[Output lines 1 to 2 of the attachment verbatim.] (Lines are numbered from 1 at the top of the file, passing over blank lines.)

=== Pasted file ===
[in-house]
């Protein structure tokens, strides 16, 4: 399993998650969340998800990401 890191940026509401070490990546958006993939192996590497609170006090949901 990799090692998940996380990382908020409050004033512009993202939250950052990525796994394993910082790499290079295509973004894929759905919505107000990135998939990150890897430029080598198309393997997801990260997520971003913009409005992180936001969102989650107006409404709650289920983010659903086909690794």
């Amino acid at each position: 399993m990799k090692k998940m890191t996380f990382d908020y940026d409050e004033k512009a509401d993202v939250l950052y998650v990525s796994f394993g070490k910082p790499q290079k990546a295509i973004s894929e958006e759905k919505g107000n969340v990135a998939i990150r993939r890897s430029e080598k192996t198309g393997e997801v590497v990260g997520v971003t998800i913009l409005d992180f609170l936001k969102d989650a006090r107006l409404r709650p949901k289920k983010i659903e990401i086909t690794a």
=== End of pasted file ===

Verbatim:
[in-house]
């Protein structure tokens, strides 16, 4: 399993998650969340998800990401 890191940026509401070490990546958006993939192996590497609170006090949901 990799090692998940996380990382908020409050004033512009993202939250950052990525796994394993910082790499290079295509973004894929759905919505107000990135998939990150890897430029080598198309393997997801990260997520971003913009409005992180936001969102989650107006409404709650289920983010659903086909690794």